Penn State is investigating thermal management for lithium ion battery packs in several environments and conditions.
PENN STATE NEWS – The Larson Institute at Penn State is underway with planning for its research under the new Mineta National Transit Research Consortium. Work at the Larson Institute’s Bus Research and Testing Center informs significant progress in policy, technology and environmental issues. Senior researcher Suresh Iyer and the Center’s director, David Klinikowski, attended the May 2012 American Public Transportation Association’s Bus & Paratransit Conference . He is pleased to have been named Vice Chair of Government Affairs and Regulation for the Clean Propulsion Committee. The following research summaries represent project ideas for which funding is currently being sought.
Currently, the transit bus marketplace offers a large heavy-duty or a cutaway chassis-based bus in a variety of lengths and seating configurations. Larger transit agencies use the large buses for urban route transit and the cutaway buses for paratransit service. However, for smaller non-urban transit agencies, neither of these choices is optimal.
At the same time, smaller agencies cannot afford two different dedicated fleets. Ideally their buses must provide transit service in peak hours and then paratransit service in off-peak hours – and do so reliably and safely. Many smaller agencies operate in rural areas where roads are challenging for most buses to traverse and perform reliably.
These buses require significant maintenance, or they are replaced early. A new type of bus could satisfy the needs of smaller agencies. But lack of technical specifications precludes manufacturers from building this type of design. Some design experiments have been done, but performance characteristics have not been documented.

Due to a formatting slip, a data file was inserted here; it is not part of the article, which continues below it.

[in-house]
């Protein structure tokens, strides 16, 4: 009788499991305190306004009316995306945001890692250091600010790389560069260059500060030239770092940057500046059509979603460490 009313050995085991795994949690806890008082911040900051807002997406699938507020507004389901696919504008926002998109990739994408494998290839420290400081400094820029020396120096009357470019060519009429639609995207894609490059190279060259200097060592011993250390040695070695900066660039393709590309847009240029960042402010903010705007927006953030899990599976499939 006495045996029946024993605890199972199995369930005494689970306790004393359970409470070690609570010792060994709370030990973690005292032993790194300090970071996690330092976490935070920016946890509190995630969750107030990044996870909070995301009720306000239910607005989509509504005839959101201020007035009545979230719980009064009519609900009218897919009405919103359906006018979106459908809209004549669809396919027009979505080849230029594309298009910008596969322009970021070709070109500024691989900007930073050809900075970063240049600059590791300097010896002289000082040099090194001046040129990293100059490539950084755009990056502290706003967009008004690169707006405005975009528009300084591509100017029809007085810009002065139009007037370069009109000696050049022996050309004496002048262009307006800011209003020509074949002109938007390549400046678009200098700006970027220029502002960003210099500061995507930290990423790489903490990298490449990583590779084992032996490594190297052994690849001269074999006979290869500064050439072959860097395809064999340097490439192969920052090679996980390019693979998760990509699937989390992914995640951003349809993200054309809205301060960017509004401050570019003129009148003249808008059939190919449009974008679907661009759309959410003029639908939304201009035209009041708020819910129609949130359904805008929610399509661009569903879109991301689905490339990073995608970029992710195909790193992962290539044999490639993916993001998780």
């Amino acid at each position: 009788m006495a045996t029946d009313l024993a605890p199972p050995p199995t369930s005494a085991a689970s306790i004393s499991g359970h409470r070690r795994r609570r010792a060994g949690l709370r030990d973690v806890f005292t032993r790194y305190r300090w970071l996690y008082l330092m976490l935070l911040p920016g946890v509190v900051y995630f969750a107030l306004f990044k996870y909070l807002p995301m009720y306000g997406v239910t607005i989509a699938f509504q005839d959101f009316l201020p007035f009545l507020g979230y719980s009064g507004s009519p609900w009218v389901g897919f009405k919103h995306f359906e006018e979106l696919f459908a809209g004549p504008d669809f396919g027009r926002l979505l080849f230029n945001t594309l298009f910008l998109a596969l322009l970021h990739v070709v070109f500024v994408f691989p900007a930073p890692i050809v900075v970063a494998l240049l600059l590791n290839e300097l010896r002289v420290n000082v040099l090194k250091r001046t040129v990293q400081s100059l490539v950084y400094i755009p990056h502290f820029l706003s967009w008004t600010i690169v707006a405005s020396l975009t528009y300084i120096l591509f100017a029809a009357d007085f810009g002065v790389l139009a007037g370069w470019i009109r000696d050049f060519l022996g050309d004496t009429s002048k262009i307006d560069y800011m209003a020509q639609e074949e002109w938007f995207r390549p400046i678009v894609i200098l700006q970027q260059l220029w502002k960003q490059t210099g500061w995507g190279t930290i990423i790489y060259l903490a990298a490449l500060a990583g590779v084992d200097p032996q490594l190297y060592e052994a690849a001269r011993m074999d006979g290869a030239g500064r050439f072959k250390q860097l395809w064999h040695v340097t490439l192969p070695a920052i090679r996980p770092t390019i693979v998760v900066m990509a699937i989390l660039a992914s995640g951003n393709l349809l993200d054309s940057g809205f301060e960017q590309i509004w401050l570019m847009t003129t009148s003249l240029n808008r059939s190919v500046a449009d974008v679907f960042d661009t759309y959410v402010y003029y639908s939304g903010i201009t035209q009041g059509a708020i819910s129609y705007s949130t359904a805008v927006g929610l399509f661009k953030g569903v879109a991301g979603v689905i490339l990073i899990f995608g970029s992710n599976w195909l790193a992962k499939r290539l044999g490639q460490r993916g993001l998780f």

The research objective is to identify and quantify technical characteristics for a new transit bus that is accessible, versatile, reliable, durable, and efficient in all operating environments. This research could be leveraged to prepare a request for proposal (RFP) for the new type of bus. The payoff potential is great. Increased durability could significantly reduce life-cycle cost and reduce the number of different vehicles required for adequate service.
A previous project investigated the potential of a diesel and CNG dual-fuel system to reduce fuel costs for a late-model heavy truck. Emphasis was placed on substituting diesel with less costly natural gas. An aftermarket dual fuel kit was installed on a 2012 Mack Granite truck.
In parallel, engine dynamometer testing was performed to determine sensitivity of fuel economy and emissions to various engine control parameters and mixture ratios. A comprehensive economic model predicted good return on investment at reasonable CNG substitution levels and modest fueling infrastructure investment. Findings from engine testing provided a baseline for an onboard electronic “patch box” to control the diesel CNG fuel ratio and mass while maintaining the stock engine power curve and emissions.
The patch box read available engine data and altered the accelerator pedal signal received by the stock diesel engine. The box’s effectiveness at improving fuel economy while maintaining emission levels was limited by its access to diesel engine data and control parameters and the achieved tuning level.
This new project will build out the application matrix across a much wider range of heavy truck and transit bus model years, engine technologies, and available engine control signals. Economic analysis will help identify several truck and bus models with the greatest potential return on investment. The technology will be systematically applied to identify models across the fleet in phases consisting of survey, analysis, implementation, and validation.
Large-format cylindrical and prismatic cell Li-ion battery packs are emerging in the automotive industry. Each cell structure poses unique thermal management challenges. In heavy vehicle and/or high power applications, thermal management is particularly significant regarding battery safety, performance, and life.